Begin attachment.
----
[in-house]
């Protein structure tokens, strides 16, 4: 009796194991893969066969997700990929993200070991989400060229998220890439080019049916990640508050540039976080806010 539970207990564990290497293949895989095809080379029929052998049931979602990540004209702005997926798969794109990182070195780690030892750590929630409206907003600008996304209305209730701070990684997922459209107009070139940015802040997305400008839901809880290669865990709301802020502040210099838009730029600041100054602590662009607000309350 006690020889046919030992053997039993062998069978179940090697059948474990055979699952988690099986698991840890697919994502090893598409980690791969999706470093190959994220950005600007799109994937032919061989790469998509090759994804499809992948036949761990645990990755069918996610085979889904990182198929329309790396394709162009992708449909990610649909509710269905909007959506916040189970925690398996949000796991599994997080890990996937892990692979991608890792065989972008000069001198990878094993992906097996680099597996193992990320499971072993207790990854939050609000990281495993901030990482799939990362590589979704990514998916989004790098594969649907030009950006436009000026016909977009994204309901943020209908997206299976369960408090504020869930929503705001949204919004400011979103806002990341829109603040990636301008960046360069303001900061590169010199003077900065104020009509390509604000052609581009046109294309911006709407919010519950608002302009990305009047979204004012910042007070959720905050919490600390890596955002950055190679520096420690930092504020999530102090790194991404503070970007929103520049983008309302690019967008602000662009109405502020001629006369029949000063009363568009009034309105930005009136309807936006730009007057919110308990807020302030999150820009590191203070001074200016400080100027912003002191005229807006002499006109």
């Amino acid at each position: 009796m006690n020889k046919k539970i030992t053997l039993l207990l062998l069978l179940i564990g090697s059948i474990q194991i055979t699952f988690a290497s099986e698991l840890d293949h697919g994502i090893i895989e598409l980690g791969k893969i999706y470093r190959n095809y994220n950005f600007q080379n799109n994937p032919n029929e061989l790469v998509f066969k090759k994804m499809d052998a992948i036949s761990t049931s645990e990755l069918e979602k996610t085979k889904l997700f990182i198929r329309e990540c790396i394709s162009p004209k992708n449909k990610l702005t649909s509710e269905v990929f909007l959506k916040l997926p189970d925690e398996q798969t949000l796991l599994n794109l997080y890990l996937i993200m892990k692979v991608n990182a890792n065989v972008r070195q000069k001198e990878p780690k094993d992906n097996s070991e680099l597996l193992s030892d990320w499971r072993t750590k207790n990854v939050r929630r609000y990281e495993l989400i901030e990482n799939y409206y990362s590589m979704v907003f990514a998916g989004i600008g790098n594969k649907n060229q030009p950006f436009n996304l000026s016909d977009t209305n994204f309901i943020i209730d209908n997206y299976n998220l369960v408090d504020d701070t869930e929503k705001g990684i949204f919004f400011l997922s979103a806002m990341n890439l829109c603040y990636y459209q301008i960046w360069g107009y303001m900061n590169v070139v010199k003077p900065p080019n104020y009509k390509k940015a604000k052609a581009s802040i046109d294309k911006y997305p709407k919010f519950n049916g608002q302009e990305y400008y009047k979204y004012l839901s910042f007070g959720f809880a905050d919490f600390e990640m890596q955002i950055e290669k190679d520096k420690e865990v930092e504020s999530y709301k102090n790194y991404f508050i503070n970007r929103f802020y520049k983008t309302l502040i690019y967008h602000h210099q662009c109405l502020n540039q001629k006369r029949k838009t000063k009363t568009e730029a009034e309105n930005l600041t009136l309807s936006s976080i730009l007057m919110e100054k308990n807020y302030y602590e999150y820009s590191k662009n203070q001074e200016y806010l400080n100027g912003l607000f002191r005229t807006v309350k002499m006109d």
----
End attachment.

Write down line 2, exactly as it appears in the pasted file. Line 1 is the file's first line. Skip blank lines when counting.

């Protein structure tokens, strides 16, 4: 009796194991893969066969997700990929993200070991989400060229998220890439080019049916990640508050540039976080806010 539970207990564990290497293949895989095809080379029929052998049931979602990540004209702005997926798969794109990182070195780690030892750590929630409206907003600008996304209305209730701070990684997922459209107009070139940015802040997305400008839901809880290669865990709301802020502040210099838009730029600041100054602590662009607000309350 006690020889046919030992053997039993062998069978179940090697059948474990055979699952988690099986698991840890697919994502090893598409980690791969999706470093190959994220950005600007799109994937032919061989790469998509090759994804499809992948036949761990645990990755069918996610085979889904990182198929329309790396394709162009992708449909990610649909509710269905909007959506916040189970925690398996949000796991599994997080890990996937892990692979991608890792065989972008000069001198990878094993992906097996680099597996193992990320499971072993207790990854939050609000990281495993901030990482799939990362590589979704990514998916989004790098594969649907030009950006436009000026016909977009994204309901943020209908997206299976369960408090504020869930929503705001949204919004400011979103806002990341829109603040990636301008960046360069303001900061590169010199003077900065104020009509390509604000052609581009046109294309911006709407919010519950608002302009990305009047979204004012910042007070959720905050919490600390890596955002950055190679520096420690930092504020999530102090790194991404503070970007929103520049983008309302690019967008602000662009109405502020001629006369029949000063009363568009009034309105930005009136309807936006730009007057919110308990807020302030999150820009590191203070001074200016400080100027912003002191005229807006002499006109």